A mere ten minute walk down the road takes you to the ruins of Wern goch / Red alders, which is now just a pile of overgrown stones and completely unrecognisable as the former dwelling of our earliest known Moses ancestors – Thomas Moses and Sarah Evan. Our immediate family lived here until 1798. Wern goch, which could also be translated as “red swamp“, was separated from Cwm Clydach by Foelydduallt (the summit of the dark slope). To give you some idea of the local landscape before the coming of the coal mines, in 1804, 255 oak timber trees growing in Penrhiwceiber and Wern goch were advertised for sale. Growing to the east of the farmland, the timber would have been turned into charcoal for use in in the smelting of iron. By the end of that century, the oaks would have been replaced by rows of terraced houses.
A fifteen minute walk, dropping down to the floor of Cwm Clydach, finds us on the banc’s of the river outside The Old Ynysybwl Inn CF37 3LS. We can be 99% certain that this was the former home and farm of our ancestor Ifan /Evan Moses, when it was known as Ynus-y-bool / Bowling greens or Green-meadow Farm. Inbetween being a farm and an inn, it was registered as a place of worship for dissenting Particular Baptists (on 27/3/1813) which enabled it to be also used as a school building. Our family lived here from at least 1797 until 1830.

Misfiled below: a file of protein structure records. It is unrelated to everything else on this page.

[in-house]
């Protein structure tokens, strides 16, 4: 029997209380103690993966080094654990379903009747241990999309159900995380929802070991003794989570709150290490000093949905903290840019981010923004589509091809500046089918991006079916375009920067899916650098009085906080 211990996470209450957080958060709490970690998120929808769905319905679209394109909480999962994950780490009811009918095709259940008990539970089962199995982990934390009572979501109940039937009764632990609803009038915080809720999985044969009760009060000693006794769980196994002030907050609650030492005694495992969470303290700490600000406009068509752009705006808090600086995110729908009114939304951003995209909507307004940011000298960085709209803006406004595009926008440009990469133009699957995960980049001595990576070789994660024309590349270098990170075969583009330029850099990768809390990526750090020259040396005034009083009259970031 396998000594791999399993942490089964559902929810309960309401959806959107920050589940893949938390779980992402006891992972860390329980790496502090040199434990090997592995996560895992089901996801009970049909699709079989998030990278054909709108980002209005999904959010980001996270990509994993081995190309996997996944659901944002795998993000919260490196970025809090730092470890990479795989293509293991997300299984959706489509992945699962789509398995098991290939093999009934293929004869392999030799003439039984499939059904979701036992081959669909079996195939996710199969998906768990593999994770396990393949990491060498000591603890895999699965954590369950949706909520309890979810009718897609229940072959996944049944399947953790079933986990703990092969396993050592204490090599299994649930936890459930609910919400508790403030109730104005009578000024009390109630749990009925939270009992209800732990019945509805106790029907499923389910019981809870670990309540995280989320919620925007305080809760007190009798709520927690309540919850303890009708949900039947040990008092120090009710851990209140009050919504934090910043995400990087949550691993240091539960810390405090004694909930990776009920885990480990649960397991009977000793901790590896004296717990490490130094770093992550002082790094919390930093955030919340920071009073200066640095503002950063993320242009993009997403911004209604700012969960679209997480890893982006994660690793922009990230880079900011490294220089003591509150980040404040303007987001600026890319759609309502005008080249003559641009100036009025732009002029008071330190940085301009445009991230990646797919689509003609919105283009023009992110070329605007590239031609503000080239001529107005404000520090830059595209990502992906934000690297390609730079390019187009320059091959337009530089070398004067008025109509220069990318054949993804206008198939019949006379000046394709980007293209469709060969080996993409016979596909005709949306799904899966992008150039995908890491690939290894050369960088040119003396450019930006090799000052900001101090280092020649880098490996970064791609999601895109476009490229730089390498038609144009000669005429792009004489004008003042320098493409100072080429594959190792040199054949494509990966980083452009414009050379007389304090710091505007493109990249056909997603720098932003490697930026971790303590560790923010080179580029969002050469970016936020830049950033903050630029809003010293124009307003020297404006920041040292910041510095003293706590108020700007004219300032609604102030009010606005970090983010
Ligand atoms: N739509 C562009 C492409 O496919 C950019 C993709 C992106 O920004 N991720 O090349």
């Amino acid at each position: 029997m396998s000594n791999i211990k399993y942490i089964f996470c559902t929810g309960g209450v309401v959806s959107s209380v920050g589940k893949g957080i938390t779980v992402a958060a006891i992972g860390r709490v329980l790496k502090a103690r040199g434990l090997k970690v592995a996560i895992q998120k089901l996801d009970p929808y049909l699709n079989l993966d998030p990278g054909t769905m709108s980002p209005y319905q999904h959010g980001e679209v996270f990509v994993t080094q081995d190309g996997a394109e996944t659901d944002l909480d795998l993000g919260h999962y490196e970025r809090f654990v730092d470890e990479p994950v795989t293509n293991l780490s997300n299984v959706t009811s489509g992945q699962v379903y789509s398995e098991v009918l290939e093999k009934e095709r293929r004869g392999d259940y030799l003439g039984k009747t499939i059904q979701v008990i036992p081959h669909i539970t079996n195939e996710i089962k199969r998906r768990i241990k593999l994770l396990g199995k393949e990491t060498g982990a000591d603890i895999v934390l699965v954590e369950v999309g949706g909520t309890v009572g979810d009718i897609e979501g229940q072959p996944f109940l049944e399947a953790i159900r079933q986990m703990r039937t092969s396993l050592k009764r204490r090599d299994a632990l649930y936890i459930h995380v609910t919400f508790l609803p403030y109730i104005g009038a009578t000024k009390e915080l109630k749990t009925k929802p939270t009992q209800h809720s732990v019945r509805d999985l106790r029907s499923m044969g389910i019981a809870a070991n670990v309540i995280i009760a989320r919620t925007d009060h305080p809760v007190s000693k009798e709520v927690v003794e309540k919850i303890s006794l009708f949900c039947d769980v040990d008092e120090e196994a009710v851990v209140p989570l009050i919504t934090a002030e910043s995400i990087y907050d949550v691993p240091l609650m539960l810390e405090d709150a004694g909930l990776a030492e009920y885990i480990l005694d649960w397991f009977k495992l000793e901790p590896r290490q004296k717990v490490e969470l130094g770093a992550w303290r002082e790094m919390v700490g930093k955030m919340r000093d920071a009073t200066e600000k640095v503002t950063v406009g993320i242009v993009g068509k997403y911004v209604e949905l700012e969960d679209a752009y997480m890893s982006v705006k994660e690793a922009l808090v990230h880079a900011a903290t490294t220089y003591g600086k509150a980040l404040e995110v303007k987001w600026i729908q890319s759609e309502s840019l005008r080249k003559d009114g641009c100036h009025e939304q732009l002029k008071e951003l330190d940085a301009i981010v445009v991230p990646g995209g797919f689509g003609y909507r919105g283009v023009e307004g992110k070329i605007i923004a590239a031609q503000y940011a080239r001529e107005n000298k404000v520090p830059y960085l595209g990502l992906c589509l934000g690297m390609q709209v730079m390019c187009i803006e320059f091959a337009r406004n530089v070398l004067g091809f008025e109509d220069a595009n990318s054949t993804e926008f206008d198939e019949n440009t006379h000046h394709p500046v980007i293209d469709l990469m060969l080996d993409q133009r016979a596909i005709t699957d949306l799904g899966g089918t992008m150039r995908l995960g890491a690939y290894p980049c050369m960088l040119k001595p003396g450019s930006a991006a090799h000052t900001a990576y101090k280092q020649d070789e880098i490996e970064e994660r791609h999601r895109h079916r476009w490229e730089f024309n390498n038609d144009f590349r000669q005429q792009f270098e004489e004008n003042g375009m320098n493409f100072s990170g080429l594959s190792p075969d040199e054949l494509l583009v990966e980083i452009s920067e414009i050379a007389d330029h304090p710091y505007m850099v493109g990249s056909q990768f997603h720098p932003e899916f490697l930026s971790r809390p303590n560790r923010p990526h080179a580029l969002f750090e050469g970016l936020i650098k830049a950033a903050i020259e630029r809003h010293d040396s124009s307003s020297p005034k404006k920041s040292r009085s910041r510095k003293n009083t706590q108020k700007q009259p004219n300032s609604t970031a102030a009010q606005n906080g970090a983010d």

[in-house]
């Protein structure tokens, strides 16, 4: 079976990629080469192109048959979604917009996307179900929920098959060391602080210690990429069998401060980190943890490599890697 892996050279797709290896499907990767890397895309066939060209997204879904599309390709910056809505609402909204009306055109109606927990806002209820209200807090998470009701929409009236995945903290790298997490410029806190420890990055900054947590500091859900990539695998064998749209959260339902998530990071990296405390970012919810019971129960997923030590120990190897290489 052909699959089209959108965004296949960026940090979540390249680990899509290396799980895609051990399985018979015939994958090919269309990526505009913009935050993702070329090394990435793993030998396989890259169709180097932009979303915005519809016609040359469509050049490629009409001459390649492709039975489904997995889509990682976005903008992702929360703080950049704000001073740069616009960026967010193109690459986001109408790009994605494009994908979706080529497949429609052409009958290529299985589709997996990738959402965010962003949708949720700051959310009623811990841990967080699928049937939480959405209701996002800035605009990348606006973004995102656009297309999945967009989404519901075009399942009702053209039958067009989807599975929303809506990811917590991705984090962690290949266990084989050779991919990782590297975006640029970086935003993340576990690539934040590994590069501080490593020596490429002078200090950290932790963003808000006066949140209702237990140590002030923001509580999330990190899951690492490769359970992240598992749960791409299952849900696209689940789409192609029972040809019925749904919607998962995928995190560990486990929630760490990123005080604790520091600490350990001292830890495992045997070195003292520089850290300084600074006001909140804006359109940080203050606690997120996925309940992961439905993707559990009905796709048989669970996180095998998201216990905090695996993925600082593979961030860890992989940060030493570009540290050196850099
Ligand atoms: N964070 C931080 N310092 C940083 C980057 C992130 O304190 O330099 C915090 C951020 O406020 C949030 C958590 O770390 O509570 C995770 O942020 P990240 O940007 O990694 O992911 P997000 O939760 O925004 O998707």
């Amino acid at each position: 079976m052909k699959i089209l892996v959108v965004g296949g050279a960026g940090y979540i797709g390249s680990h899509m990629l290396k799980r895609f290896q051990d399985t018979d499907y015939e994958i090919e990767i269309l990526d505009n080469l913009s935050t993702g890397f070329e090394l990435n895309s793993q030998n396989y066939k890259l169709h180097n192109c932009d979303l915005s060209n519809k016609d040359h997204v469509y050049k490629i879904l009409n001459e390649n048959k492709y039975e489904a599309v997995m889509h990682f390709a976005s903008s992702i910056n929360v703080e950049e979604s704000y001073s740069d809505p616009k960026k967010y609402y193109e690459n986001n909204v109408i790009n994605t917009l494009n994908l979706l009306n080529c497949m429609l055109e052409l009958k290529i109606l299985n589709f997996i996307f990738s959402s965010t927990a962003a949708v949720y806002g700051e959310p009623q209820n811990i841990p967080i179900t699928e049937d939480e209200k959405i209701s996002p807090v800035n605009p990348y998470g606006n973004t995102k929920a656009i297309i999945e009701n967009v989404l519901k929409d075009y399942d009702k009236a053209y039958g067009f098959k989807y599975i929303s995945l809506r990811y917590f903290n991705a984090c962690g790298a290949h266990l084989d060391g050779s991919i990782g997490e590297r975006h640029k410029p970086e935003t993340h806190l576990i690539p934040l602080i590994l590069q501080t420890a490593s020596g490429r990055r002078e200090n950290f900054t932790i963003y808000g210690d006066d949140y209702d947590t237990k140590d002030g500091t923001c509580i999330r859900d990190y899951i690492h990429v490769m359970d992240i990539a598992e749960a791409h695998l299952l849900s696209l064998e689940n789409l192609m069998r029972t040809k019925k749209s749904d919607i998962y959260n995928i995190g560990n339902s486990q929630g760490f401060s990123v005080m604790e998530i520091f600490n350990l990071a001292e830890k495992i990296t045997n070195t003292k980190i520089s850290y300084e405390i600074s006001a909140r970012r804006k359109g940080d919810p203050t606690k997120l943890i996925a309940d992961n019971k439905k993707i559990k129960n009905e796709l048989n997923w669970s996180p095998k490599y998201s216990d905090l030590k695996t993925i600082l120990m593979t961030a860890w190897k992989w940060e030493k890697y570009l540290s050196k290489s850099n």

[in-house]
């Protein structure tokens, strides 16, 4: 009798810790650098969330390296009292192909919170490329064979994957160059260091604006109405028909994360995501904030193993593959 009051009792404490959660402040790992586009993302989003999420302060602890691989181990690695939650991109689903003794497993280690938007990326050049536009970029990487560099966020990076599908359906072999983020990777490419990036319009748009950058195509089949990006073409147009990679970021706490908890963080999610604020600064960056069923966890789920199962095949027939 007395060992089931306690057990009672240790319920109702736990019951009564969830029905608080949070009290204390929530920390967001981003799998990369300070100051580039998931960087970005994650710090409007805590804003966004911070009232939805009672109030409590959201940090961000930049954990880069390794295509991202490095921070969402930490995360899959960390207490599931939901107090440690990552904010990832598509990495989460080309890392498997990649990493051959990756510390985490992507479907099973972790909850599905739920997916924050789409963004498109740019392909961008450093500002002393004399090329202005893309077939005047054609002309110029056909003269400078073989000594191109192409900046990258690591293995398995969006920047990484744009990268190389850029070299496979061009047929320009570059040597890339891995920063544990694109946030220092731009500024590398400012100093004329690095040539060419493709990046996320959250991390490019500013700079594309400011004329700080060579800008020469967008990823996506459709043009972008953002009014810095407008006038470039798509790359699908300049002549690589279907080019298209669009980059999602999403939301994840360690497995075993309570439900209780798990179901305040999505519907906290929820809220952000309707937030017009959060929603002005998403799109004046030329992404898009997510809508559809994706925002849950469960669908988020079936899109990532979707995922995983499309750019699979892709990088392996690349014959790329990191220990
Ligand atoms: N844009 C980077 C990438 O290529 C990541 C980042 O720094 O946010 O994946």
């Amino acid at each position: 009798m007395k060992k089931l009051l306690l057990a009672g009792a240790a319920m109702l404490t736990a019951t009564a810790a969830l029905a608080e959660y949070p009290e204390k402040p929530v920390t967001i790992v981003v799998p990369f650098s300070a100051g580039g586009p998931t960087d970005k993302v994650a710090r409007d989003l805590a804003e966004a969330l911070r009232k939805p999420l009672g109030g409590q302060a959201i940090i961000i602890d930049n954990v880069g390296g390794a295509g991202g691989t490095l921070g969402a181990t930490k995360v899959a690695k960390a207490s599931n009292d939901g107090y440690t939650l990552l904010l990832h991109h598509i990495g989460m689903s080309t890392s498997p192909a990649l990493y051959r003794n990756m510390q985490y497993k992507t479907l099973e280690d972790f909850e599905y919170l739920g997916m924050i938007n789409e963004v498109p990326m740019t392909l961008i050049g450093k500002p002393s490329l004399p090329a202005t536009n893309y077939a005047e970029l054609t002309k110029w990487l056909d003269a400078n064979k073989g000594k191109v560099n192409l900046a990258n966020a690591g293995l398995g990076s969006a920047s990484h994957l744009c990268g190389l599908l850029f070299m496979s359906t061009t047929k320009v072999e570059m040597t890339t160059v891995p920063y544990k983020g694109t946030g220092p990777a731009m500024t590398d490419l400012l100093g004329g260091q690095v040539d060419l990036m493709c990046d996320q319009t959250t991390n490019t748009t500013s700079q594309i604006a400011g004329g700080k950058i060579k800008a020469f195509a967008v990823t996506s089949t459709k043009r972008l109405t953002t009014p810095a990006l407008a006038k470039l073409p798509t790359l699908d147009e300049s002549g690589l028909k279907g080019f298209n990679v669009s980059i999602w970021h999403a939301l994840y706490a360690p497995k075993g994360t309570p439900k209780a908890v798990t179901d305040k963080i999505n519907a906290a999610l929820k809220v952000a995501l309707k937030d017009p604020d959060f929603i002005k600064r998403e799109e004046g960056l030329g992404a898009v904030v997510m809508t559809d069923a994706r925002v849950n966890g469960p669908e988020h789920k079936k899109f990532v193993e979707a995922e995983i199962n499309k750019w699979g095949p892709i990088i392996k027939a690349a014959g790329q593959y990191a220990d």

Following Evan I’s death in 1830, his newly married son (Evan III) moved a short distance (north) away from Ynus-y-bool. This new address was Ty Cornel, or the Corner House, and it represented a short break from living on a farm. Ty Cornel was almost certainly part of an “entire village” called Cwm which has long since disappeared. Presumably the houses were in the path of the old railway line which at one time continued for about a mile beyond the Old Ynysybwl Halt. This line was only used for agricultural and coal traffic. Cwm was at one time larger than Ynus-y-bool/Old Ynysybwl and was centred around the wool trade; it even had a fulling mill (or pandy in Welsh). We know that some of the houses around the mill had short descriptive Welsh names such as Ty Canol, Ty Coch and Ty Draw. It is reasonable therefore to assume that Ty Cornel was part of this community. Less than a decade later, it was to be a return to a farm house for the Moses family.